David Greenwald is the founder, editor, and executive director of the Davis Vanguard. He founded the Vanguard in 2006. David Greenwald moved to Davis in 1996 to attend Graduate School at UC Davis in Political Science. He lives in South Davis with his wife Cecilia Escamilla Greenwald and three children.

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  1. Howard P

    Yes… the CC addressed the issue.  As did the EIR and the ‘administrative record’.

    People can choose by their vote.  Everyone can have an interpretation/opinion.

    Just like people can invest money on information available… from the time we are conceived, there are no “certainties” in life… deal with it.  It is what it is.

    If you want zero risk, good luck with that… don’t eat, don’t drive, don’t walk, don’t ride a bike… don’t step outside your home… don’t stay within your home… “don’t drink the water”…

    Even betting on the world turning and the sun being there tomorrow is not “certain”.

    The apparent risk of the air quality at Nishi appears to be far less than a woman choosing to be pregnant… for whether her or the child…  or both… if they live in Davis…

    1. David Greenwald

      I found this interesting:

      “Dr. Cahill’s hypothesis is that the air at Nishi is extremely polluted, it’s much worse than any other area, it’s comparable to Ontario, California.  It’s not.  In fact, the results of that study that were done showed that the air at Nishi was average.  It was almost exactly equivalent to the statewide average for diesel particulates.”

    2. Tia Will


      The apparent risk of the air quality at Nishi appears to be far less than a woman choosing to be pregnant… for whether her or the child…  or both… if they live in Davis…”

      Or anywhere else on the planet for that matter.


  2. Todd Edelman

    In terms of numbers, mitigation requirements in the EIR are very specific: 95% of UFPs (ultra fine particulates, 0.1 microns or smaller) must be removed from interior air. It’s not mentioned, however, if this is with windows open or closed. The EIR mentions several different types of mitigation strategies, including one created in Dr. Cahill’s UCD-based DELTA Group. Cahill told me that in  wind tunnel – i.e. a controlled, laboratory environment – they were able to achieve 98% efficiency with a sort of Frankenfiltration system composed of several different affordable and easily-available filtration products. He added that they’ve only been able to achieve about 70% efficiency in an active location, i.e. a home where people are opening and closing windows, etc.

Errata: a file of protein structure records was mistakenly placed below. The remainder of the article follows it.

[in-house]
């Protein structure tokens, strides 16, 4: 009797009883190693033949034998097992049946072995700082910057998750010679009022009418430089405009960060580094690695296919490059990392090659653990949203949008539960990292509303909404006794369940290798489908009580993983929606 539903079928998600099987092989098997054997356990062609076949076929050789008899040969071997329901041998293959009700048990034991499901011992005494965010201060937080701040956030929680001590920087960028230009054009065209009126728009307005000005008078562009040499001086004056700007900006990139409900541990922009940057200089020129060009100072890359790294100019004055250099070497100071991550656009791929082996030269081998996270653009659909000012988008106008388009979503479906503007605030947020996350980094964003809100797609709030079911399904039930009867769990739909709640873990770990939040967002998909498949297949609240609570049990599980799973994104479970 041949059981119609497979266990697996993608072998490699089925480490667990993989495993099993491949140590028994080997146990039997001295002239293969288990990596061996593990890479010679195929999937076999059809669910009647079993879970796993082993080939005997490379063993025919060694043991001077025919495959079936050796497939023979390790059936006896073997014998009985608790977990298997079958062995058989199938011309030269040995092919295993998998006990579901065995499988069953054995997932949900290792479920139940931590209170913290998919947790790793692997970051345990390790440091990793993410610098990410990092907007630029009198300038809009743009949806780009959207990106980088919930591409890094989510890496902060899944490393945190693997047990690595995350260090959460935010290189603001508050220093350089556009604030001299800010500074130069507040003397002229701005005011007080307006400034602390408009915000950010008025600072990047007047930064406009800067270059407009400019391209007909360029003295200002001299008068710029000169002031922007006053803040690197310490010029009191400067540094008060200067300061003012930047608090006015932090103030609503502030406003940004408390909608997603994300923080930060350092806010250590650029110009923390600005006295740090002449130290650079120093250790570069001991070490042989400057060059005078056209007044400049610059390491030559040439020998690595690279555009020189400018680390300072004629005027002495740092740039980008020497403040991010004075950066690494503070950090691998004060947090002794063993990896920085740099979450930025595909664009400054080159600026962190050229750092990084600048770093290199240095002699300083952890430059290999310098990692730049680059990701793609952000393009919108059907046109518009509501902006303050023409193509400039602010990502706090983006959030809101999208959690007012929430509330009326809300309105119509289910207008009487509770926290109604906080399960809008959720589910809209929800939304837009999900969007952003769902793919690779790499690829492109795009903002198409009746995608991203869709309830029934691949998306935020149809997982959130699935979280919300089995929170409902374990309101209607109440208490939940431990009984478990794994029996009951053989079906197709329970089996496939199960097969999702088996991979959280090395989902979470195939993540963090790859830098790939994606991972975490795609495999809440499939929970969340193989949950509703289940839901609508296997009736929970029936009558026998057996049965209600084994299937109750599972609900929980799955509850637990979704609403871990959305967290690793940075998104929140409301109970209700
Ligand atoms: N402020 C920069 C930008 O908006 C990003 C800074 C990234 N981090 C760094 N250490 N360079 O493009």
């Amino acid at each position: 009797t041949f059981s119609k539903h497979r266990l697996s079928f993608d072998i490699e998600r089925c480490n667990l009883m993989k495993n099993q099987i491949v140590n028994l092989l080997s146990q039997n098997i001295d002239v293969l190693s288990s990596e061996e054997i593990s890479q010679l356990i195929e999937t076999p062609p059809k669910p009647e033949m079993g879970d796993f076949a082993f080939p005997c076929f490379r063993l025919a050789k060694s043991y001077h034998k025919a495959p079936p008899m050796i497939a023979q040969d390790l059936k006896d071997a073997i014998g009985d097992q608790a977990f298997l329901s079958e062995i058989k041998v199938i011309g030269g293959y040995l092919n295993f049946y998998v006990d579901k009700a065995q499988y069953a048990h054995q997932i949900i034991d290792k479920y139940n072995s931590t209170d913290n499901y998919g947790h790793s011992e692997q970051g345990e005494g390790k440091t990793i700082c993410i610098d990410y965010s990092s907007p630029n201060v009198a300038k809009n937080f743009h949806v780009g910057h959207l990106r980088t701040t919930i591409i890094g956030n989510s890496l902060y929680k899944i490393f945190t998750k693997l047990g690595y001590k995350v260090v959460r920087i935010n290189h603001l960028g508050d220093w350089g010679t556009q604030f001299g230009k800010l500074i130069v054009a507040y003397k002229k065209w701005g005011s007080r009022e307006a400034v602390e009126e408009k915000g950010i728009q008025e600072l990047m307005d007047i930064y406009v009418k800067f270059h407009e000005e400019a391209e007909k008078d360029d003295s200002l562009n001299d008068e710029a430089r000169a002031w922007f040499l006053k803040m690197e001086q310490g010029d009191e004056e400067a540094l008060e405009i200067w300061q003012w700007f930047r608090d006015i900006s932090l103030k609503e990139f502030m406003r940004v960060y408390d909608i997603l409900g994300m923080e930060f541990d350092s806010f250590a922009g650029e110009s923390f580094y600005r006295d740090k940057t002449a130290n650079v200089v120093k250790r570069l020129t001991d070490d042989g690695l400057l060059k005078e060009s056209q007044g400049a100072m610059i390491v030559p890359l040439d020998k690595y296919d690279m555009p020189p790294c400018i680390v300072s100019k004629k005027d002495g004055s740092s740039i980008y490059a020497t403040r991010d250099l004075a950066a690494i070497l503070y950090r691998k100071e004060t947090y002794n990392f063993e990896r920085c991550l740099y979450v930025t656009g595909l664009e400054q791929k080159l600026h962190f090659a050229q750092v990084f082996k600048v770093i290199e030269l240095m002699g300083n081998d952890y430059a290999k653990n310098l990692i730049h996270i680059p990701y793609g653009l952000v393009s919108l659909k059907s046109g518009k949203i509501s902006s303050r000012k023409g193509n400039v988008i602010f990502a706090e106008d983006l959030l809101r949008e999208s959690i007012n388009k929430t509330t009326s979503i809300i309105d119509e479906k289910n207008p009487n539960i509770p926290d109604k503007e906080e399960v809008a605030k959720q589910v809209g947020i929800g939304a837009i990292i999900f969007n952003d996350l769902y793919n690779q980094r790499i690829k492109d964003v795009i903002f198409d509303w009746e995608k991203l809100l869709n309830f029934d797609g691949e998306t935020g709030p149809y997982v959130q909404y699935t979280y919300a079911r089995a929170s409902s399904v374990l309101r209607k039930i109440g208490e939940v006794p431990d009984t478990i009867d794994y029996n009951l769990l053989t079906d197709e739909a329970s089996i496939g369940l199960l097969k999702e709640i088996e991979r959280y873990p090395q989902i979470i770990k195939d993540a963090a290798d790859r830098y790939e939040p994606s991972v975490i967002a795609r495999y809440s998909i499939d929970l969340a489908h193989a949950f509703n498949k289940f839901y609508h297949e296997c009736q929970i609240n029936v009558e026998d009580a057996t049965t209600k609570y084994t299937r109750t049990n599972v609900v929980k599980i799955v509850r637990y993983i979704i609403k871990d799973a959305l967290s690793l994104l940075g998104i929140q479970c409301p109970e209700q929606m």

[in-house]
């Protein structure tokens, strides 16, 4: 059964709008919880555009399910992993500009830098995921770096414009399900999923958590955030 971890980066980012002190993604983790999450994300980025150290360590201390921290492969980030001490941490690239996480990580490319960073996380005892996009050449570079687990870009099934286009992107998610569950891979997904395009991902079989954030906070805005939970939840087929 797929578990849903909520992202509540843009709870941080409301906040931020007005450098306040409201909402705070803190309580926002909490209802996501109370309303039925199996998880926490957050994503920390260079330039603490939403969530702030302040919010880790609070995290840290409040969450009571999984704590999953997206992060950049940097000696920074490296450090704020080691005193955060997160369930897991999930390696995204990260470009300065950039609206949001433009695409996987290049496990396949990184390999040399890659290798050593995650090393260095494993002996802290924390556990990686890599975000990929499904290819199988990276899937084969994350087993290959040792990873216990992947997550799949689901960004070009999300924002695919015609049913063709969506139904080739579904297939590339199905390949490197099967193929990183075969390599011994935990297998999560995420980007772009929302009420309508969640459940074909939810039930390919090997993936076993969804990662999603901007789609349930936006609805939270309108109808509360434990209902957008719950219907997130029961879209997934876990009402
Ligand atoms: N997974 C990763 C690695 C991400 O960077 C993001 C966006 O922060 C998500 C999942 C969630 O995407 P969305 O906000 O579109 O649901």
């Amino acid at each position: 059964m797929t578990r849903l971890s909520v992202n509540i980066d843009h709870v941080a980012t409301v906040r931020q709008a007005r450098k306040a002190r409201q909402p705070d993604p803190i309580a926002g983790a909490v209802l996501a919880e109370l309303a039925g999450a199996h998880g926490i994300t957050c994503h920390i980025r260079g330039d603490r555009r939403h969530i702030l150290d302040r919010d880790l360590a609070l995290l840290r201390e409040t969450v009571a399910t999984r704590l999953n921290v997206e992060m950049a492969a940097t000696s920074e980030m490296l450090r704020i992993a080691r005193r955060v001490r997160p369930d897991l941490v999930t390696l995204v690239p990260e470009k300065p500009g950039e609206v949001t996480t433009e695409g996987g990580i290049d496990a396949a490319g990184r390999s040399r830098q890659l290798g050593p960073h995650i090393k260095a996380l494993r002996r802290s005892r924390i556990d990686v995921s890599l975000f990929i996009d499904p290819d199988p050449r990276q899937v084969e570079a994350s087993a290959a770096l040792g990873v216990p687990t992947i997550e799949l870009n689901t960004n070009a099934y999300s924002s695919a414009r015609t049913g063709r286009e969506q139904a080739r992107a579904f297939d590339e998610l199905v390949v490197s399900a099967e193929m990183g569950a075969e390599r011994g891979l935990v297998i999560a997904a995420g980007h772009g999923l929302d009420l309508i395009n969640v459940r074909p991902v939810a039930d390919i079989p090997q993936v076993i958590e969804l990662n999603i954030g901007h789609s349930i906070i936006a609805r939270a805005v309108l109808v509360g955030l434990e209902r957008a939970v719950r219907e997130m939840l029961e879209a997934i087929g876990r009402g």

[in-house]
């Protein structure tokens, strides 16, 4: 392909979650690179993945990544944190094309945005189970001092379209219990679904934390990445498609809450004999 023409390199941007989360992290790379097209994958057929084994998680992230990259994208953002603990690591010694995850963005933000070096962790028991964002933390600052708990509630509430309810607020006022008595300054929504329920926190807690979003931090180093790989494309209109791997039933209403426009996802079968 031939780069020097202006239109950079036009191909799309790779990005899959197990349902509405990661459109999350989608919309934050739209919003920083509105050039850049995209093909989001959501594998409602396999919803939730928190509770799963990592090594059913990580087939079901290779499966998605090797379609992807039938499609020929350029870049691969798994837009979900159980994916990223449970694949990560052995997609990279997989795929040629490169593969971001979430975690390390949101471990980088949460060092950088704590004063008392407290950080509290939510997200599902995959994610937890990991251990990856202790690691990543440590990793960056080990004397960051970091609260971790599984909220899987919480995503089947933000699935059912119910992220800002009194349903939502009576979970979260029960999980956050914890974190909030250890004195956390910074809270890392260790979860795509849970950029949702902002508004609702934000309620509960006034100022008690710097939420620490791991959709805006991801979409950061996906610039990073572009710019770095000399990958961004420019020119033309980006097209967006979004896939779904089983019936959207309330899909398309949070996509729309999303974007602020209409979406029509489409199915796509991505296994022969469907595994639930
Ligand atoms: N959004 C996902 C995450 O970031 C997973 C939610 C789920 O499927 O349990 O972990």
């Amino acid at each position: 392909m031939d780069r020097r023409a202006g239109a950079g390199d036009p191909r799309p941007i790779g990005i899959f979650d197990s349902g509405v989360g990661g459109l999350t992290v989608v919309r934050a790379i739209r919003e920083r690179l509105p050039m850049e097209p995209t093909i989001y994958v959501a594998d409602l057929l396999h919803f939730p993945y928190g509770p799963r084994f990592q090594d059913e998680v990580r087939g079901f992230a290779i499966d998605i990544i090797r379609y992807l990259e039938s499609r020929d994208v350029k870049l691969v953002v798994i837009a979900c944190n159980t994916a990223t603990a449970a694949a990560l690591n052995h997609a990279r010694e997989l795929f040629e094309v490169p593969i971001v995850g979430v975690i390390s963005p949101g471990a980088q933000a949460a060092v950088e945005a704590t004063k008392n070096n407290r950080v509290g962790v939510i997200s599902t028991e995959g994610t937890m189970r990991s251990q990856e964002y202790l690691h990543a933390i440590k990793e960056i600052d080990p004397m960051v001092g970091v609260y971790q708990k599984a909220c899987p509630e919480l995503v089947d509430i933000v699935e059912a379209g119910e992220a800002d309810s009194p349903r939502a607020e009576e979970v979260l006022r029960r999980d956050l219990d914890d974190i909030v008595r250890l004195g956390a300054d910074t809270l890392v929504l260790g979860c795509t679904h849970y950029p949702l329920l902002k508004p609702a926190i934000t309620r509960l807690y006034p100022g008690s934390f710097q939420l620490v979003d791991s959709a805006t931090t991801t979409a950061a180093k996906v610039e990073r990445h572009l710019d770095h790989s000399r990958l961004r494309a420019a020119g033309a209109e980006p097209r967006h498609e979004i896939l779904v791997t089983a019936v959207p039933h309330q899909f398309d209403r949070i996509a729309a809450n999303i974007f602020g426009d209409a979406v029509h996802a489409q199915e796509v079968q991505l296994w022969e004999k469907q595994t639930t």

At the beginning of the week in a letter published by the Davis Enterprise and the Davis Vanguard, Dr. Salocks said that the filtration would be the state-of-the-art, MERV 13 filters. Well, based on a Google Search, MERV 13 filters have been around since at least 1990. We bought them for our rented home, and while they are an improvement over the typically-installed MERV 8 filters, one of the main reasons we don’t use something better is become normal forced air systems are not designed for them, as they restrict airflow too much (perhaps some fancy residential, commercial and certainly hospital-type facilities can use MERV 14 filters or higher.) MERV 13 filters only remove up to 75% of particles 0.3 micron particles and smaller, and I think it’s a fair guess that they only do 60% of particles 0.1 microns and smaller. (I suspect that MERV 13’s are proposed for Lincoln40 as they can be used with a normal forced-air system.) MERV 15 or higher filters are essentially HEPA-filters, but when installed in commercial HVAC systems they move a lot more air than then even the nice, small HEPA air-cleaners that cost at least $75 each if used most effectively in individual rooms, and which are very loud when on high and working at top efficiency.